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Impacts of Participation in a GK-12 Fellowship Program on Teachers' Conceptions and Use of Inquiry Science

Paper presented by L. Avery, N. Trautmann, and M. Krasny at the Annual Conference of the National Association for Research in Science Teaching, Philadelphia, PA, March 22-26, 2003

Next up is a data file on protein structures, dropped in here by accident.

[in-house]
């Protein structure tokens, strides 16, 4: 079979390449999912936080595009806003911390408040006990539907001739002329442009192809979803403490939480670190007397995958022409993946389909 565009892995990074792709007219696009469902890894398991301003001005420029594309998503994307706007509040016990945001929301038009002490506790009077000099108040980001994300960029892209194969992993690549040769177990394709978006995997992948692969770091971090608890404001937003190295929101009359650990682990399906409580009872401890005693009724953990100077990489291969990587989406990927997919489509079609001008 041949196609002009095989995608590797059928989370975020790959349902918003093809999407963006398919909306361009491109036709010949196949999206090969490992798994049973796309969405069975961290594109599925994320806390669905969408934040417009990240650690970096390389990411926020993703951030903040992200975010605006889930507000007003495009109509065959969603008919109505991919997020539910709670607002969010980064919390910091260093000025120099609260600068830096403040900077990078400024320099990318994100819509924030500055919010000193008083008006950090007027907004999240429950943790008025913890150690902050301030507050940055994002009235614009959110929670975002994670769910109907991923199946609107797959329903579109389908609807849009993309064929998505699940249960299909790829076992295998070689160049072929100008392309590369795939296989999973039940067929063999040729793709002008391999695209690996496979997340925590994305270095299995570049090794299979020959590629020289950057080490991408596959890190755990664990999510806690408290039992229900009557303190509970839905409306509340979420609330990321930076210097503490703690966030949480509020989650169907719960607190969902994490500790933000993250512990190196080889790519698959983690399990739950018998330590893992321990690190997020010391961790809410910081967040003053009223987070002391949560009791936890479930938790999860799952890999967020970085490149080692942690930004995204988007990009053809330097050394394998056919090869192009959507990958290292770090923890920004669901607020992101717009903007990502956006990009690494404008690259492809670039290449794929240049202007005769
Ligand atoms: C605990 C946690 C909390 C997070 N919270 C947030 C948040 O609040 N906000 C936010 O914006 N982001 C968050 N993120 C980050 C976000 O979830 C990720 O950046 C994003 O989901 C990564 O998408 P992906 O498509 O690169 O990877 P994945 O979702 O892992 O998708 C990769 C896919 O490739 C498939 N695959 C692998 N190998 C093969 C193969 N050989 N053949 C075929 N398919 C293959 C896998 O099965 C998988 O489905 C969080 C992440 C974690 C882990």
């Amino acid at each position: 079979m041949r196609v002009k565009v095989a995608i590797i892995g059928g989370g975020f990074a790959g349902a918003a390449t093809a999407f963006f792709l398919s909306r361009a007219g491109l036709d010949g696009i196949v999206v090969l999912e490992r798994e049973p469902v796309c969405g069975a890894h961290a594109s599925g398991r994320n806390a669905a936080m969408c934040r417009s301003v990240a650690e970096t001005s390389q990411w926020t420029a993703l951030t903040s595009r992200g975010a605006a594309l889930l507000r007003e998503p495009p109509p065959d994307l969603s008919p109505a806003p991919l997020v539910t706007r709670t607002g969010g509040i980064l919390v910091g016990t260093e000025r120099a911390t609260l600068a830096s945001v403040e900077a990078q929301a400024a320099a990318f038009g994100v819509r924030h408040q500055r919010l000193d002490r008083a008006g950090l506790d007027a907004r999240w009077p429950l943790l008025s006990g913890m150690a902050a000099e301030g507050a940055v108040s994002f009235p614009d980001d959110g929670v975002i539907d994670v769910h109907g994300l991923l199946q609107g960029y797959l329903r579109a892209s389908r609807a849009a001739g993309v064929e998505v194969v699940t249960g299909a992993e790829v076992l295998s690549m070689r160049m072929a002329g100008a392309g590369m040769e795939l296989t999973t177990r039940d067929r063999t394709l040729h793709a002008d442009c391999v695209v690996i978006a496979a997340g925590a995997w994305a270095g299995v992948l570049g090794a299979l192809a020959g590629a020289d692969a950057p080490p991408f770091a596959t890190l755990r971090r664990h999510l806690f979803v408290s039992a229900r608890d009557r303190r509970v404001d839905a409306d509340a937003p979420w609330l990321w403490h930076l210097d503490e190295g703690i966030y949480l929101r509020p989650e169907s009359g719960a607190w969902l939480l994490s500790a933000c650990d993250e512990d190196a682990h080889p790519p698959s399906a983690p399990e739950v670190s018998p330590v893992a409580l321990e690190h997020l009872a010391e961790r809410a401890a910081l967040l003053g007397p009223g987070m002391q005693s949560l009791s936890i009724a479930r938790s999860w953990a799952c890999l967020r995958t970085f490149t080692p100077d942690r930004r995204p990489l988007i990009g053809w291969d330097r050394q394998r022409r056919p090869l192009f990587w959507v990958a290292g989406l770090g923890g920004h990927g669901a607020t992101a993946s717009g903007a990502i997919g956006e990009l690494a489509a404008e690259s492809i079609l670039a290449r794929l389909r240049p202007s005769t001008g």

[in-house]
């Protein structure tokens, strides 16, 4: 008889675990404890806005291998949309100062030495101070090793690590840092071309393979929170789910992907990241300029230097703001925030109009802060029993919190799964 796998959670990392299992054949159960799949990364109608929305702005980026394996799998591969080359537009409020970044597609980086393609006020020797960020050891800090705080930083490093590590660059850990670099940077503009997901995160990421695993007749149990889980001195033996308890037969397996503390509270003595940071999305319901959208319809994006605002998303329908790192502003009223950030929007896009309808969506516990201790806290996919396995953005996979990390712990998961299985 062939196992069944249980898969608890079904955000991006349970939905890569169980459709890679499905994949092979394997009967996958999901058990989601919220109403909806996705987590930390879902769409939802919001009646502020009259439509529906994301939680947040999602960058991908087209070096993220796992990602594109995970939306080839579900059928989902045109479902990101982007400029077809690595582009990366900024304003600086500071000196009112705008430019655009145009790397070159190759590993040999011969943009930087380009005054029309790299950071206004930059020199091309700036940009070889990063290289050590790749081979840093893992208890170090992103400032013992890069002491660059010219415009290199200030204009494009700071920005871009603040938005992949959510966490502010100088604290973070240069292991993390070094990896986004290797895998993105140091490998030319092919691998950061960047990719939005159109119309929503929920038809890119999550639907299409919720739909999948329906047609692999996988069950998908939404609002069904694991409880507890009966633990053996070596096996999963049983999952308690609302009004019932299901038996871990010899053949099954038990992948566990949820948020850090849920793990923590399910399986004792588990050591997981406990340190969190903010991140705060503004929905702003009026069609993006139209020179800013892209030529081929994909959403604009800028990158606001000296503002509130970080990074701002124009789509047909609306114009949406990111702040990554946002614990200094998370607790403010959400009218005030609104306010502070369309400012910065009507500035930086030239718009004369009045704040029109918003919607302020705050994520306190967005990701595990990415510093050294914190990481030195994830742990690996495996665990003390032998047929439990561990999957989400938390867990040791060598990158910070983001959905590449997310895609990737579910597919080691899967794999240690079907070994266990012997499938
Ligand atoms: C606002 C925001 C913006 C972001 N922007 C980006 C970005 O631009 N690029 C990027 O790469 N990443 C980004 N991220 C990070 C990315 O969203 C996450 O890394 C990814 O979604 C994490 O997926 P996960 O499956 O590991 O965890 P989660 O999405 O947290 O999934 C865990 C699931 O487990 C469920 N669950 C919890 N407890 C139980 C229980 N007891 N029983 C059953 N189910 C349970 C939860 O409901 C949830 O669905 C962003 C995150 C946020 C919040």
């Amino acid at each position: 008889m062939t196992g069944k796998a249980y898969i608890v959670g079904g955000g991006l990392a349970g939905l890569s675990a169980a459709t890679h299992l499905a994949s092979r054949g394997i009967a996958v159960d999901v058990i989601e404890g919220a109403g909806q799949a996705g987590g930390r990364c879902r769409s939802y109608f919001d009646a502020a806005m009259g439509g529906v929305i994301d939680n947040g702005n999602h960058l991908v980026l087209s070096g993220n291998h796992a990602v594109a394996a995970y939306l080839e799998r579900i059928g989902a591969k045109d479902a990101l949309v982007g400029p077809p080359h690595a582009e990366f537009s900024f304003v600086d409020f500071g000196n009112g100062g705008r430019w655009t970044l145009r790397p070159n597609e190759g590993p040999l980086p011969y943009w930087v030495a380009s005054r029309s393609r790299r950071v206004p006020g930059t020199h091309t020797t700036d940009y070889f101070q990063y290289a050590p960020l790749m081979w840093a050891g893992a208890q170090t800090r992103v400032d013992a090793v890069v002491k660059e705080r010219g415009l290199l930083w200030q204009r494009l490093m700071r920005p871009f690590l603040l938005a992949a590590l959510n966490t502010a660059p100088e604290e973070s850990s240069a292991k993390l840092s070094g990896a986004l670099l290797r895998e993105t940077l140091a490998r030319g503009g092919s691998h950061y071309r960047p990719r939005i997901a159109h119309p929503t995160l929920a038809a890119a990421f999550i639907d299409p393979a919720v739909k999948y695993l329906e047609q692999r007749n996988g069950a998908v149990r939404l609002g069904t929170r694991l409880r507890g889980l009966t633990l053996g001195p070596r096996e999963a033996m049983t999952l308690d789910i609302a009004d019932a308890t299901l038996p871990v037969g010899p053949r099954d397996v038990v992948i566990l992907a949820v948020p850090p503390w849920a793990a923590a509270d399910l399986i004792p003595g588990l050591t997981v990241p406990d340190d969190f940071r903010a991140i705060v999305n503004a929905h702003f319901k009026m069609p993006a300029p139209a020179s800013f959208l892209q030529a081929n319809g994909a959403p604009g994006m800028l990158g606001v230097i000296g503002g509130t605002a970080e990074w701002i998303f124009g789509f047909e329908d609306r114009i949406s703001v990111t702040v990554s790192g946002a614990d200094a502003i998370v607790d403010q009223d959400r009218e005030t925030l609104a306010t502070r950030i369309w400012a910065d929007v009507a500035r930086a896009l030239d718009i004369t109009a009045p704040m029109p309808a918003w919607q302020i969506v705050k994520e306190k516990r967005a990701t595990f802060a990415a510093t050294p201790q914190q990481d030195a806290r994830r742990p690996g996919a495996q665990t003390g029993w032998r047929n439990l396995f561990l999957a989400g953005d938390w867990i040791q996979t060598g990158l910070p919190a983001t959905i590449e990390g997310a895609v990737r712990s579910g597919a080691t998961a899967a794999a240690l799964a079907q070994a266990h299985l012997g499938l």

The goal of this study is to determine to what extent participation in partnerships with university scientists and science educators can influence teachers’ conceptions of inquiry and receptivity to use of inquiry-based teaching practices. Through an NSF-funded Graduate Teaching Fellows in K-12 Education (GK-12) program, we are placing graduate and undergraduate science students in local secondary schools as teaching Fellows to guide student environmental science research and inquiry activities. Our research results indicate that the teachers who are most receptive to student-directed inquiry are those with personal experience conducting scientific research. These teachers have been able to introduce new topics or to teach existing topics in innovative ways with the Fellows’ assistance. However, the teachers for whom the program has had the most dramatic pedagogical benefits are those with no previous experience in scientific research. These teachers have reported gaining skills and/or the confidence needed to implement open-ended student inquiry in their classrooms. The underlying question of our continuing research is how GK-12 programs can best be designed to help classroom teachers successfully make the difficult transition to open-ended, inquiry-based teaching practices.




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